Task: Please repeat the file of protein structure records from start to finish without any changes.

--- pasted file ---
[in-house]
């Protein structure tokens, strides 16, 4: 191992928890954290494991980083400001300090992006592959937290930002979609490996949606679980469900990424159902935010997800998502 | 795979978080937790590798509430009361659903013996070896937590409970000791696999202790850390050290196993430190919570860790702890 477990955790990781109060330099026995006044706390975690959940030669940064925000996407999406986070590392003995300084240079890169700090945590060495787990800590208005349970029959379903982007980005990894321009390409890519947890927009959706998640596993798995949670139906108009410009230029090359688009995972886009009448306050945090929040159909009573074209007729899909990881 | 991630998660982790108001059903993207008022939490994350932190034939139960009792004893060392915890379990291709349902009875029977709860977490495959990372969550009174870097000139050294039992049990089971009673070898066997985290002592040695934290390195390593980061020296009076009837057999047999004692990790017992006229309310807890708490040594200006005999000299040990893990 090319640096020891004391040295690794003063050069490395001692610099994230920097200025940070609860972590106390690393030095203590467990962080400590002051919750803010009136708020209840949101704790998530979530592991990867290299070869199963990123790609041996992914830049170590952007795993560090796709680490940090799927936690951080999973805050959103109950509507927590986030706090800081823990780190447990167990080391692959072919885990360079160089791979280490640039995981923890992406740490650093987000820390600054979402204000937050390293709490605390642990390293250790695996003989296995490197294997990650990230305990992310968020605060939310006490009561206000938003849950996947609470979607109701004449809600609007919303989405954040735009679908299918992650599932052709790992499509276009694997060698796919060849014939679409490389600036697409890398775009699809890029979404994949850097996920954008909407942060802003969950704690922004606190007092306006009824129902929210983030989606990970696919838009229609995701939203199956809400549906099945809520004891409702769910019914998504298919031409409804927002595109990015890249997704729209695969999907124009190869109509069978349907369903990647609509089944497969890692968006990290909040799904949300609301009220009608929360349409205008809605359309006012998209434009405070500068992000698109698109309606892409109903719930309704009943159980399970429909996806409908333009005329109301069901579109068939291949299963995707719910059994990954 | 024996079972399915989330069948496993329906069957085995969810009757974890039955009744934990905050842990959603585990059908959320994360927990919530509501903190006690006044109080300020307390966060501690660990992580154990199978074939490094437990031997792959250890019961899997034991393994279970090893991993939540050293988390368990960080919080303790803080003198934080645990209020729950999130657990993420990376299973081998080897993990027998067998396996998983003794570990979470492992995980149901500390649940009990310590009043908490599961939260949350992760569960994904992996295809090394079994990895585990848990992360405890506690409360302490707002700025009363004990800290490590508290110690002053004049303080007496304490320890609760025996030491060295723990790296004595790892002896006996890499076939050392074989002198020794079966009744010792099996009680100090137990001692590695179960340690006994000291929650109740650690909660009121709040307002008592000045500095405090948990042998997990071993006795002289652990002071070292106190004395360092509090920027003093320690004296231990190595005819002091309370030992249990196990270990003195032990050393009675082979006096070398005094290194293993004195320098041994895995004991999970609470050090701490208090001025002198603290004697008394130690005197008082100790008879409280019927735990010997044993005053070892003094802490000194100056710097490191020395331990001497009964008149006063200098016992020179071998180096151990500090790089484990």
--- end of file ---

[in-house]
């Protein structure tokens, strides 16, 4: 191992928890954290494991980083400001300090992006592959937290930002979609490996949606679980469900990424159902935010997800998502 | 795979978080937790590798509430009361659903013996070896937590409970000791696999202790850390050290196993430190919570860790702890 477990955790990781109060330099026995006044706390975690959940030669940064925000996407999406986070590392003995300084240079890169700090945590060495787990800590208005349970029959379903982007980005990894321009390409890519947890927009959706998640596993798995949670139906108009410009230029090359688009995972886009009448306050945090929040159909009573074209007729899909990881 | 991630998660982790108001059903993207008022939490994350932190034939139960009792004893060392915890379990291709349902009875029977709860977490495959990372969550009174870097000139050294039992049990089971009673070898066997985290002592040695934290390195390593980061020296009076009837057999047999004692990790017992006229309310807890708490040594200006005999000299040990893990 090319640096020891004391040295690794003063050069490395001692610099994230920097200025940070609860972590106390690393030095203590467990962080400590002051919750803010009136708020209840949101704790998530979530592991990867290299070869199963990123790609041996992914830049170590952007795993560090796709680490940090799927936690951080999973805050959103109950509507927590986030706090800081823990780190447990167990080391692959072919885990360079160089791979280490640039995981923890992406740490650093987000820390600054979402204000937050390293709490605390642990390293250790695996003989296995490197294997990650990230305990992310968020605060939310006490009561206000938003849950996947609470979607109701004449809600609007919303989405954040735009679908299918992650599932052709790992499509276009694997060698796919060849014939679409490389600036697409890398775009699809890029979404994949850097996920954008909407942060802003969950704690922004606190007092306006009824129902929210983030989606990970696919838009229609995701939203199956809400549906099945809520004891409702769910019914998504298919031409409804927002595109990015890249997704729209695969999907124009190869109509069978349907369903990647609509089944497969890692968006990290909040799904949300609301009220009608929360349409205008809605359309006012998209434009405070500068992000698109698109309606892409109903719930309704009943159980399970429909996806409908333009005329109301069901579109068939291949299963995707719910059994990954 | 024996079972399915989330069948496993329906069957085995969810009757974890039955009744934990905050842990959603585990059908959320994360927990919530509501903190006690006044109080300020307390966060501690660990992580154990199978074939490094437990031997792959250890019961899997034991393994279970090893991993939540050293988390368990960080919080303790803080003198934080645990209020729950999130657990993420990376299973081998080897993990027998067998396996998983003794570990979470492992995980149901500390649940009990310590009043908490599961939260949350992760569960994904992996295809090394079994990895585990848990992360405890506690409360302490707002700025009363004990800290490590508290110690002053004049303080007496304490320890609760025996030491060295723990790296004595790892002896006996890499076939050392074989002198020794079966009744010792099996009680100090137990001692590695179960340690006994000291929650109740650690909660009121709040307002008592000045500095405090948990042998997990071993006795002289652990002071070292106190004395360092509090920027003093320690004296231990190595005819002091309370030992249990196990270990003195032990050393009675082979006096070398005094290194293993004195320098041994895995004991999970609470050090701490208090001025002198603290004697008394130690005197008082100790008879409280019927735990010997044993005053070892003094802490000194100056710097490191020395331990001497009964008149006063200098016992020179071998180096151990500090790089484990």